Getting Around Cuba
Cubana de Aviación (www.cubana.cu) is the principal carrier. The state-owned company operates domestic and international flights.
Before 2014, owning a car in Cuba required a special permit. Following the removal of the special permit, car sales haven't quite skyrocketed as prices remain high. So most drivers that cruise the roads are key workers, private taxis and couriers who know the routes by heart. As a result, signposting is a low priority, although it is improving recently. Make sure you slow down and proceed with care at every rail crossing even when there are no indicators.
Large sections of Autopistas (expressways) are in good conditions, but there are also sections that require urgent maintenance. Lane markings do not always exist too.
Avoid driving at night, as a lack of stop signs and broken traffic lights makes it unsafe.
Out in the country, it is common to see cars stopping and offering hitchhikers a ride, although the locals generally do not expect foreign motorists to do so.
Side of the roadRight
Autopistas (expressways) are generally in good conditions, although some sections do require urgent maintenance. Provincial roads may not be well-maintained so drive with caution.
After years of neglect, things are improving. The government has been repairing sections of motorways and roads but the task remains challenging.
Cuba has several multi-lane expressways and single-lane highways; the main ones include:
• Carretera Central that spans the length of the island from La Fé (Pinar del Río Province) in the west to Baracoa (Guantánamo Province) in the east.
• Circuito Norte that spans the length of the island along the Atlantic Coast, from Mantua (Pinar del Río Province) in the west to Baracoa (Guantánamo Province) in the east.
• Circuito Sur that connects Artemisa (Artemisa Province) in the west to Sancti Spíritus (Sancti Spíritus Province) in central Cuba.
All car hire companies are state-owned and rental fees are high. Insurance, which is not included in the rental fees, is also compulsory. Due to the lack of road signs, some companies may provide you with a map. The tourist office (INFOTUR) also gives out free maps but the readily available versions may not be good enough for driving; check to see if they can print out a detailed version. Alternatively, consider buying a good map or hire a car with a driver.
When picking up the car, check to see if there is a spare tire and jack tool kit, and go through all existing damage to avoid disputes later.
Taxis are readily available in major Cuban cities. The yellow Cubataxi is the most common and the drivers use meters. Private taxis are increasingly common and if they don't use meters, negotiate before getting into the car. All taxis for tourists accept Cuban Convertibles Pesos (CUC).
The small yellow 'Coco taxis' are auto-rickshaws; they may be adorable and good for short distances but proceed with care as they are famous for ripping tourists off by claiming a route is shut, and you have to pay extra for a detour.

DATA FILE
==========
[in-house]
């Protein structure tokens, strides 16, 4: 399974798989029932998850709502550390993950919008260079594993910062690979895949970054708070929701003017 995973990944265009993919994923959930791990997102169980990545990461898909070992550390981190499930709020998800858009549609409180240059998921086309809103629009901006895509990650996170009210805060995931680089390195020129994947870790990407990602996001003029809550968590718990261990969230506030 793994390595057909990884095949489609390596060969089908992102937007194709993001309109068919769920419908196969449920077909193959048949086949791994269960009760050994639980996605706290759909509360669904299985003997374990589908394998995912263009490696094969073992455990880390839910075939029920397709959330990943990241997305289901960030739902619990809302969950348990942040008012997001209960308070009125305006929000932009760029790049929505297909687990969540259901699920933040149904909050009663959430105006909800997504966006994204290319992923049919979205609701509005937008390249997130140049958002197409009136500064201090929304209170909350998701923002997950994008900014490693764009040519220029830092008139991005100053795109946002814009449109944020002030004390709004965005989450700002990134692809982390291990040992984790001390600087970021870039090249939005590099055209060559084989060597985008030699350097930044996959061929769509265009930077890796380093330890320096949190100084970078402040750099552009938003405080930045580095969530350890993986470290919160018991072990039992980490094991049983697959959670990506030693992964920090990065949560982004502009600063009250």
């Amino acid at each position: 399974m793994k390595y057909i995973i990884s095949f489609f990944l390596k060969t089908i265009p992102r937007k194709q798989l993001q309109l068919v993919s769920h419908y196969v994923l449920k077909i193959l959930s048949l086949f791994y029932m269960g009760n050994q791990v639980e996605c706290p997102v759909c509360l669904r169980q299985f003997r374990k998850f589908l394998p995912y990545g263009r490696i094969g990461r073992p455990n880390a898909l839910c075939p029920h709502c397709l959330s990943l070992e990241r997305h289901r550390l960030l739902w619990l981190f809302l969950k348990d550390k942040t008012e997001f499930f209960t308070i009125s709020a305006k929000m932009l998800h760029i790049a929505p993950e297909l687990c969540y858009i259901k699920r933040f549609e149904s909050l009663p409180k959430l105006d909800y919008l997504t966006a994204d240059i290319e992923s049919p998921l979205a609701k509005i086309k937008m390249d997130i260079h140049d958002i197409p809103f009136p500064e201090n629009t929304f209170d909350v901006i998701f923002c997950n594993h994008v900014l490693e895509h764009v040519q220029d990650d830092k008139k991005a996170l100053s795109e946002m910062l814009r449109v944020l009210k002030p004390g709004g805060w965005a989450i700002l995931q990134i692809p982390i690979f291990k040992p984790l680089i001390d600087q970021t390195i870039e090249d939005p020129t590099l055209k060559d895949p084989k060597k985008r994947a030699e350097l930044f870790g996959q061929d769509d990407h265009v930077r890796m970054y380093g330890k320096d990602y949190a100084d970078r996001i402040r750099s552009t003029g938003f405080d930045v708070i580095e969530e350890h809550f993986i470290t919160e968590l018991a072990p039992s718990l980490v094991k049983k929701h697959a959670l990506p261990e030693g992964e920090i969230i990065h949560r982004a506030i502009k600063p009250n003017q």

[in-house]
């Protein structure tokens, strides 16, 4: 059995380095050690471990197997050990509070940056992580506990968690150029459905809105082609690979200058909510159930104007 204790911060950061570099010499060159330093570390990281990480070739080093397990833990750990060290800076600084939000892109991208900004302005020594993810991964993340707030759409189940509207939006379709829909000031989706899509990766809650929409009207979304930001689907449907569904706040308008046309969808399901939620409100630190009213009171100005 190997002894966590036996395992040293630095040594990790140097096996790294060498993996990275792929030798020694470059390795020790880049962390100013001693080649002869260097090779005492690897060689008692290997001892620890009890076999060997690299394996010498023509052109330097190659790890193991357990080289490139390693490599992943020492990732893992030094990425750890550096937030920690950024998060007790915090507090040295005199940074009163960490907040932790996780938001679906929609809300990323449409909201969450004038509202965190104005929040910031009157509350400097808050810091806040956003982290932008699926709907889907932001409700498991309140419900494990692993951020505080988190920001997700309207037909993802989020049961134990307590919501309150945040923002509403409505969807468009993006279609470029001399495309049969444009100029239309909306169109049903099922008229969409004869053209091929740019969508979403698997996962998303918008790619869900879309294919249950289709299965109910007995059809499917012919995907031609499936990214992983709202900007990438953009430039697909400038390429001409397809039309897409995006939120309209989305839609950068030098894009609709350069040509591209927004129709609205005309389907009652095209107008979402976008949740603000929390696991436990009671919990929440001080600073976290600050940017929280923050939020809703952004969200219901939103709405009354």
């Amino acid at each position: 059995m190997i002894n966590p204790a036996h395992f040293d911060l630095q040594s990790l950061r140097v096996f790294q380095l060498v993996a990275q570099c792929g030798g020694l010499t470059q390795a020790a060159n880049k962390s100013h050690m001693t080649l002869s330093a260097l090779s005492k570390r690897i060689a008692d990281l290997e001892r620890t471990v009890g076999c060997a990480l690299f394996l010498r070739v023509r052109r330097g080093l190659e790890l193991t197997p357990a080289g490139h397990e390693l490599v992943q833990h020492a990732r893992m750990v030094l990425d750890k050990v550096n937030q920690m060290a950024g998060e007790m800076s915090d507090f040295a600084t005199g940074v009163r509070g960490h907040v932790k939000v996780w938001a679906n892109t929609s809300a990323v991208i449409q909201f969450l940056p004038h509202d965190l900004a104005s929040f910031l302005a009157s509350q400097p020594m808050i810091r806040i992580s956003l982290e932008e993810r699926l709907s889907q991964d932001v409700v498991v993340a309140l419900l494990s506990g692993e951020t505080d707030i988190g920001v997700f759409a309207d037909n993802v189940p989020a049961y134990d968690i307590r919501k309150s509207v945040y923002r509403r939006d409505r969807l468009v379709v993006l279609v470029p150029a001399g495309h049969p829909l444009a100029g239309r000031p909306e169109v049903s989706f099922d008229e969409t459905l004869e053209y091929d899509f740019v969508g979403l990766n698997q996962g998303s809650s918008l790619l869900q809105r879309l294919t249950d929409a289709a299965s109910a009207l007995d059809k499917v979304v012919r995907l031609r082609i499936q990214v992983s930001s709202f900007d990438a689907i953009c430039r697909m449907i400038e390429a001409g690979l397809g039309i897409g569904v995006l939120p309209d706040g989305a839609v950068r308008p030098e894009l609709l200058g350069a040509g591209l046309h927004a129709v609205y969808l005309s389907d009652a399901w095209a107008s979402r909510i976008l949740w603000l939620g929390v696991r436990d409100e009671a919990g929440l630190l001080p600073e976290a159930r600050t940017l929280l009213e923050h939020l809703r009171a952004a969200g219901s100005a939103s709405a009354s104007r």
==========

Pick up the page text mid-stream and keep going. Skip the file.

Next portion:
The locals get around in shared Cuban taxis known as Colectivo, which may or may not take tourists. In the event that they do, they may ask you to pay in CUC even while the locals pay in CUP.
Cuba is a popular choice for cycling tours, especially outside of big cities. There are a number of bike hire companies in the cities as well as in places like Viñales.
Efficient Viazul (www.viazul.com) buses connect most towns across the island of interest to visitors including Havana, Camagüey, Santa Clara, Santiago de Cuba, Trinidad, Varadero and Viñales.
Conectando is another bus service that links Havana with Trinidad and Cienfuegos, and they pick you up from your hotel. As the pick-up service is customised, you therefore must buy the tickets from your hotel, at one of the tourist information centres (INFOTUR), or one of the Cubanacán offices. All tickets must be booked a day before and not on the day of travel. Both Viazul and Conectando accept CUC.
Camiones are converted trucks that run between towns and within provinces. They mainly serve the locals and accepts CUP. Note that some camiones drivers may not allow foreigners on board.
Speed limits are 100kph (62mph) on expressways, 60 km/h (37mph) on rural roads and 50kph (31mph) in urban areas. Beware that there are speed restrictions, but due to a lack of signage, you may not know the restrictions.
Should you break down, you need to contact your car hire agency to arrange roadside assistance.
Valid national driving licence required.
All cities have sufficient taxis, colectivo (shared taxis) and a large number of buses.
Taxis: Opt for a modern air-conditioned vehicle, or for special occasions a vintage American car. All official taxis have meters but watch out for taxis with 'broken' meters, especially in Havana. Unofficial 'private taxis', often vintage Ladas, can be hailed on the street.
The train network in Cuba reaches almost every city but the schedules are subject to change regularly. Some long-distance trains in service have air-conditioned cars (first-class), non-air-conditioned cars (second-class), cafeteria and fewer stops.
You must purchase tickets in person from any of the offices of the government-owned travel agency Viajero. You will be asked to present your passport upon booking as each train has a number of seats allocated to foreigners. On the day of your departure, you must arrive at least an hour before so you can get your ticket stamped at the confirmation counter and have your passport checked.
There is a ferry service connecting Isla de la Juventud (the second-largest Cuban island) to Batabanó, 71km (44 miles) south of Havana. Within Havana, you can also take a ferry to Casablanca, the peninsula on the other side of the Havana Harbour.